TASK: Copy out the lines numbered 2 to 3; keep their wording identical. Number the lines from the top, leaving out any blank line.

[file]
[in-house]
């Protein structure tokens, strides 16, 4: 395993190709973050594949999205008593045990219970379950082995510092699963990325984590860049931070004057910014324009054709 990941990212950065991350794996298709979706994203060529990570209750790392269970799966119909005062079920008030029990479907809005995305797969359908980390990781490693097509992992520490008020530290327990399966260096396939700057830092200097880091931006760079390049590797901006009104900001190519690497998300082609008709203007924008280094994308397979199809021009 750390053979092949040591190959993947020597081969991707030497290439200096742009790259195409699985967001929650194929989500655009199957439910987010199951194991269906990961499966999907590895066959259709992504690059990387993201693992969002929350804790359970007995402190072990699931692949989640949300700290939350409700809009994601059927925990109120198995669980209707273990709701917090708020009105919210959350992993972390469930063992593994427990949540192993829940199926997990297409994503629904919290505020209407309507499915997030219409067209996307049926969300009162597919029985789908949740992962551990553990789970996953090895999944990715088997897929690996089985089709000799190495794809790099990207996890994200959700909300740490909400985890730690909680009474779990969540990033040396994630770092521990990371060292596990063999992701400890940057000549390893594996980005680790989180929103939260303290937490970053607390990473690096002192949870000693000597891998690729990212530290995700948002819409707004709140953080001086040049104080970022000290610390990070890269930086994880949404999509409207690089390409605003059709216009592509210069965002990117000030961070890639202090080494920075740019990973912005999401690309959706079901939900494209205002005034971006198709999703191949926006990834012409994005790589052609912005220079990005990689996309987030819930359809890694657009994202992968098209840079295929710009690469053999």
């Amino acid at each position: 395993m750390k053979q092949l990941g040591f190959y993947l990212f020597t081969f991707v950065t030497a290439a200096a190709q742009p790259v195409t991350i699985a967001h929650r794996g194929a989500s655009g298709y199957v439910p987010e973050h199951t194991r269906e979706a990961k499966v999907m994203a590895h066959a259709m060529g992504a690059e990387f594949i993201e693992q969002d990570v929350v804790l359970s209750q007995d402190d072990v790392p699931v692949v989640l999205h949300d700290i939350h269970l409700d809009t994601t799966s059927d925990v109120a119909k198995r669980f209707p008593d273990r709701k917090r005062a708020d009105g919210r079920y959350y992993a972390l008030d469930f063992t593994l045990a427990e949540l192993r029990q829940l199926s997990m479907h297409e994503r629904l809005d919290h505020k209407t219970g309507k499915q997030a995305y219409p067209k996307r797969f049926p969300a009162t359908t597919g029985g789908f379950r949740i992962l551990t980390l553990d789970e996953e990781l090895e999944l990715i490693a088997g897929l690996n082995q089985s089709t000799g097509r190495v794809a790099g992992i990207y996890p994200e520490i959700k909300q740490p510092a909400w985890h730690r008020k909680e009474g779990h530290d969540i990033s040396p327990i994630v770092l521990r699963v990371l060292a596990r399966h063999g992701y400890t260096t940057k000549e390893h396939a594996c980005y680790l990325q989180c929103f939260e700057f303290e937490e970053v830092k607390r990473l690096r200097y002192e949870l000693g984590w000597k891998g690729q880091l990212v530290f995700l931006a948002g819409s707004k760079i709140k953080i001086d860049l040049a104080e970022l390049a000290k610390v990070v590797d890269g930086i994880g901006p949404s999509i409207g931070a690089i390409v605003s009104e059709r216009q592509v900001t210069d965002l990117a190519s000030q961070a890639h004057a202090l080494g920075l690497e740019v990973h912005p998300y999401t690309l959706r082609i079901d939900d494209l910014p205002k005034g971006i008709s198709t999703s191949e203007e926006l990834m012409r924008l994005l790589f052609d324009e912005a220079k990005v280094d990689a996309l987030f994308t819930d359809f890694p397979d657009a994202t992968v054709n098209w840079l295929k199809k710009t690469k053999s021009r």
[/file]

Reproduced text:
């Protein structure tokens, strides 16, 4: 395993190709973050594949999205008593045990219970379950082995510092699963990325984590860049931070004057910014324009054709 990941990212950065991350794996298709979706994203060529990570209750790392269970799966119909005062079920008030029990479907809005995305797969359908980390990781490693097509992992520490008020530290327990399966260096396939700057830092200097880091931006760079390049590797901006009104900001190519690497998300082609008709203007924008280094994308397979199809021009 750390053979092949040591190959993947020597081969991707030497290439200096742009790259195409699985967001929650194929989500655009199957439910987010199951194991269906990961499966999907590895066959259709992504690059990387993201693992969002929350804790359970007995402190072990699931692949989640949300700290939350409700809009994601059927925990109120198995669980209707273990709701917090708020009105919210959350992993972390469930063992593994427990949540192993829940199926997990297409994503629904919290505020209407309507499915997030219409067209996307049926969300009162597919029985789908949740992962551990553990789970996953090895999944990715088997897929690996089985089709000799190495794809790099990207996890994200959700909300740490909400985890730690909680009474779990969540990033040396994630770092521990990371060292596990063999992701400890940057000549390893594996980005680790989180929103939260303290937490970053607390990473690096002192949870000693000597891998690729990212530290995700948002819409707004709140953080001086040049104080970022000290610390990070890269930086994880949404999509409207690089390409605003059709216009592509210069965002990117000030961070890639202090080494920075740019990973912005999401690309959706079901939900494209205002005034971006198709999703191949926006990834012409994005790589052609912005220079990005990689996309987030819930359809890694657009994202992968098209840079295929710009690469053999």
């Amino acid at each position: 395993m750390k053979q092949l990941g040591f190959y993947l990212f020597t081969f991707v950065t030497a290439a200096a190709q742009p790259v195409t991350i699985a967001h929650r794996g194929a989500s655009g298709y199957v439910p987010e973050h199951t194991r269906e979706a990961k499966v999907m994203a590895h066959a259709m060529g992504a690059e990387f594949i993201e693992q969002d990570v929350v804790l359970s209750q007995d402190d072990v790392p699931v692949v989640l999205h949300d700290i939350h269970l409700d809009t994601t799966s059927d925990v109120a119909k198995r669980f209707p008593d273990r709701k917090r005062a708020d009105g919210r079920y959350y992993a972390l008030d469930f063992t593994l045990a427990e949540l192993r029990q829940l199926s997990m479907h297409e994503r629904l809005d919290h505020k209407t219970g309507k499915q997030a995305y219409p067209k996307r797969f049926p969300a009162t359908t597919g029985g789908f379950r949740i992962l551990t980390l553990d789970e996953e990781l090895e999944l990715i490693a088997g897929l690996n082995q089985s089709t000799g097509r190495v794809a790099g992992i990207y996890p994200e520490i959700k909300q740490p510092a909400w985890h730690r008020k909680e009474g779990h530290d969540i990033s040396p327990i994630v770092l521990r699963v990371l060292a596990r399966h063999g992701y400890t260096t940057k000549e390893h396939a594996c980005y680790l990325q989180c929103f939260e700057f303290e937490e970053v830092k607390r990473l690096r200097y002192e949870l000693g984590w000597k891998g690729q880091l990212v530290f995700l931006a948002g819409s707004k760079i709140k953080i001086d860049l040049a104080e970022l390049a000290k610390v990070v590797d890269g930086i994880g901006p949404s999509i409207g931070a690089i390409v605003s009104e059709r216009q592509v900001t210069d965002l990117a190519s000030q961070a890639h004057a202090l080494g920075l690497e740019v990973h912005p998300y999401t690309l959706r082609i079901d939900d494209l910014p205002k005034g971006i008709s198709t999703s191949e203007e926006l990834m012409r924008l994005l790589f052609d324009e912005a220079k990005v280094d990689a996309l987030f994308t819930d359809f890694p397979d657009a994202t992968v054709n098209w840079l295929k199809k710009t690469k053999s021009r």